Where Einstein Meets Edison

Genomic Sequencing for Low-Cost Diagnostics

Genomic Sequencing for Low-Cost Diagnostics

Mar 28, 2010

Just as he rolls out of bed and before brushing his teeth, MIT PhD student Lawrence David uses a cotton swab to save a sample of the bacteria in his mouth.  When he gets to his lab, he stores this sample alongside the other saliva and feces samples he has been collecting for the last eight months.  Later in the day, he will collect stool samples.  David and his advisor, MIT evolutionary microbiologist Eric Alm, are studying the human gut microbiome (the bacteria in one’s digestive tract) and using themselves as the subjects.

While the human body is composed of approximately ten trillion cells, typical humans have one hundred trillion bacteria within their gut1,2. David’s lab in MIT’s biological engineering department develops computational and experimental methods for studying microbial evolution, focusing on the human gut microbiome.  Post-doctoral researcher Arne Materna has recently invented a low-cost method for identifying bacteria and sequencing their genomes.  David and Alm intend to apply these new techniques to study the relationship between life events and changes in an individual’s gut biome.  The long-term goal is to learn how to manipulate an individual’s gut biome to prevent disease and promote wellness.  In the short-term, the Alm lab is focused on understanding the temporal dynamics of microbial communities in the gut and mouth and learning how health and behavior affect these microbes.

In medical settings, bacteria are traditionally identified through a culture and sensitivity test.  Usually performed in hospitals, this test involves placing pathogens on cultures for identification and determination of antibiotic resistance.  Technicians use a decision-tree method, using different cultures, and observing the cultures on which the samples grow; This method can be as cheap as $10 per test, but can take days, or even weeks, to deliver results.  Dramatically reducing the cost and time to identify bacteria and their antibiotic resistance characteristics will enable more accurate medical diagnoses and cheaper, better-targeted treatment of several common diseases.

This method for high-throughput gene sequencing of microbes developed by Materna and David has two primary applications:

First, a large number of bacteria can be identified through reading only 16S rRNA genes and matching the pattern to known bacterial sequences.  This method uses a sequencing technology known as Solexa sequencing, and provides a high-level picture of the sample.  While the identity of the bacteria in the sample can be determined, this method would not provide information on antibiotic resistance, as this requires detailed analysis of each cell’s genome.  Using this method, approximately 100,000 unique bacteria can be identified in a week’s time, at a cost of about $50 per sample.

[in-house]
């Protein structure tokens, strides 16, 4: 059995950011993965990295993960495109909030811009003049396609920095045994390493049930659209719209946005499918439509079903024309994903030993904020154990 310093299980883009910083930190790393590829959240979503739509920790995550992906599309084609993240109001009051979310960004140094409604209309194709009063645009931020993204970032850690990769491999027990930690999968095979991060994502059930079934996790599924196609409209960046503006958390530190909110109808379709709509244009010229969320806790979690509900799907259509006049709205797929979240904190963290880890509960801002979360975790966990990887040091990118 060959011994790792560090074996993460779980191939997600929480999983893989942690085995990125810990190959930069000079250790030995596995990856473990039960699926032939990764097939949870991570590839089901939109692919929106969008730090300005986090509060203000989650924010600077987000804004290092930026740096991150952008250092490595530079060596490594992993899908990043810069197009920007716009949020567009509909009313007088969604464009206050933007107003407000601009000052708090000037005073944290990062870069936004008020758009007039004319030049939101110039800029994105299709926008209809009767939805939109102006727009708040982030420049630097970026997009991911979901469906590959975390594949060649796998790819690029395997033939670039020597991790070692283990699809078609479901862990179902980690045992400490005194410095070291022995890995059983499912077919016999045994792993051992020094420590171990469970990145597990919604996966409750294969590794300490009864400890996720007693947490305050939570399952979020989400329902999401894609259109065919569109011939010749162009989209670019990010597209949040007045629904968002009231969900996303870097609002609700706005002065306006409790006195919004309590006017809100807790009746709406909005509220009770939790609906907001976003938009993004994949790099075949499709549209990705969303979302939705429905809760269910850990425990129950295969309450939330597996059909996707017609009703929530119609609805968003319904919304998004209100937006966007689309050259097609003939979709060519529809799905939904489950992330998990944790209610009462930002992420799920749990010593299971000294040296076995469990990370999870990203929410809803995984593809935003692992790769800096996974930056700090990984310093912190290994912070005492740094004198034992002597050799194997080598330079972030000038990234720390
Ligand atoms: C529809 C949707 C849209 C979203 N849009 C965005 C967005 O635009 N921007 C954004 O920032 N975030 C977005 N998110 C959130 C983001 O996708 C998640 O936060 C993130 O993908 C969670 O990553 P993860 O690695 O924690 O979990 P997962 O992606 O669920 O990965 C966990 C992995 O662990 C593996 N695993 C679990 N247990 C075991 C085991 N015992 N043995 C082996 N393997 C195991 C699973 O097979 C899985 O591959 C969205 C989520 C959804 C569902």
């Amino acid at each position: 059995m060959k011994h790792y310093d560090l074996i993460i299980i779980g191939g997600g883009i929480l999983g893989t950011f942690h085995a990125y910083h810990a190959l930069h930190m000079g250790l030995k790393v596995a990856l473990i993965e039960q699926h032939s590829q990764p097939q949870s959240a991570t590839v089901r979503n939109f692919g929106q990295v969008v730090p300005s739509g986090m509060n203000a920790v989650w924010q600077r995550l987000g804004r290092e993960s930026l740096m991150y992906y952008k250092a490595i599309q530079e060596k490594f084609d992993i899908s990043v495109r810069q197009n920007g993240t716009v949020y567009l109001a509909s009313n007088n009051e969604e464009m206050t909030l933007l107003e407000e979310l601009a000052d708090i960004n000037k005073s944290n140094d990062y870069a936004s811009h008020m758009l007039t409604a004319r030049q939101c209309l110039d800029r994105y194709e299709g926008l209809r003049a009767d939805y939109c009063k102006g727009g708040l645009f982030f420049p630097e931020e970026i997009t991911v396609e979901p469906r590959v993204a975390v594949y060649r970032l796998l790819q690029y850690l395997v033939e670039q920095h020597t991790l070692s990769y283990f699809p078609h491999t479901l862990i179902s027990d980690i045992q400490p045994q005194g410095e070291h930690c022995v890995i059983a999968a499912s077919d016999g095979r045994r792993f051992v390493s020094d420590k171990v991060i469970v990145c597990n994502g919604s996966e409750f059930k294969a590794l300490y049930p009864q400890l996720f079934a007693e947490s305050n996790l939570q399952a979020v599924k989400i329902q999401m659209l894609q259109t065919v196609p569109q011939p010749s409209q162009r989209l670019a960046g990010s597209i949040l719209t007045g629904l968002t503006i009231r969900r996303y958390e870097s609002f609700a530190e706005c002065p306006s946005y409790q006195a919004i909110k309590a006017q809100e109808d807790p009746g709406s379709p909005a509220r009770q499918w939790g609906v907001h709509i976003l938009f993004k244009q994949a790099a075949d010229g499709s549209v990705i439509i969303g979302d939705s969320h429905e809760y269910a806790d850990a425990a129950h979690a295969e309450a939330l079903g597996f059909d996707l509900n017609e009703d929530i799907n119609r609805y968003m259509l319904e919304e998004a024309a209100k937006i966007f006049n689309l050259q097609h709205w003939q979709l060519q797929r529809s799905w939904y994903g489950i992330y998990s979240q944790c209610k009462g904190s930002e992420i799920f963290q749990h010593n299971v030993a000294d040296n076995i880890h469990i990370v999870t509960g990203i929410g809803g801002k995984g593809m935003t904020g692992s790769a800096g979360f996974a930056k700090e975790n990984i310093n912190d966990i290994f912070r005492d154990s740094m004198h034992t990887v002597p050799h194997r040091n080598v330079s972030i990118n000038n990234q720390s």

Second, high-throughput sequencing can be used to sequence the entire genome of a single bacterial pathogen.  Although this technique is more time-consuming than the Solexa technique, it determines the antibiotic resistance of a single bacterium.  This method uses a sequencing technique known as 454 sequencing, which takes takes about a day to complete and costs about $150 to evaluate a single bacterial pathogen.

The cost per test is expected to decrease as computational techniques improve and volumes continue to increase.  The second method will be extremely useful when the cost to sequence an entire human genome dips below $1000, as this would imply a cost of $1 to sequence a microbial genome.  The cost for genome sequencing has decreased dramatically over time. The current cost of gene sequencing is about $5,000, compared to $2.3 billion for the first human genome sequencing3.

The advent of inexpensive gene sequencing has created several exciting applications, including:

  • Diagnosing tuberculosis infections: The current gold standard test for tuberculosis (TB) takes two weeks to identify the strain(s) of bacteria that have infected a patient, and another four weeks to determine resistance.  Because of this long timeframe, the standard treatment is to administer TB antibiotics for all of the most common strains.  Depending on the patient’s response to this treatment, antibiotics for less common strains may be subsequently administered.  This process is resource-intensive and accelerates the rate at which the bacteria evolve new antibiotic resistance.  Fast genomic sequencing would allow medical personnel to identify the antibiotic resistance of a sample and use only the appropriate antibiotics for treatment.  Additionally, it would reduce the time to quarantine, which would have important public health implications.
  • Identifying and preventing nosocomial infections: In the United States, an estimated ten percent of hospital patients (2 million patients each year) acquire a nosocomial infection4. Because the bacteria causing these infections can take weeks to identify, it is usually impossible to trace the source of the infection.  With fast genomic sequencing, immediate feedback would enable the hospital to identify how and where an infection occurred and modify their procedures to prevent future occurrences.  Although hospitals can presently treat these infections with antibiotics, Medicare will only reimburse the costs of these treatments if the infecting bacteria is identified.  Reimbursement losses are roughly $4,500 per unclassified infection.  Fast genomic sequencing will enable hospitals to identify the origins of nosocomial infections and recover the cost of treatment.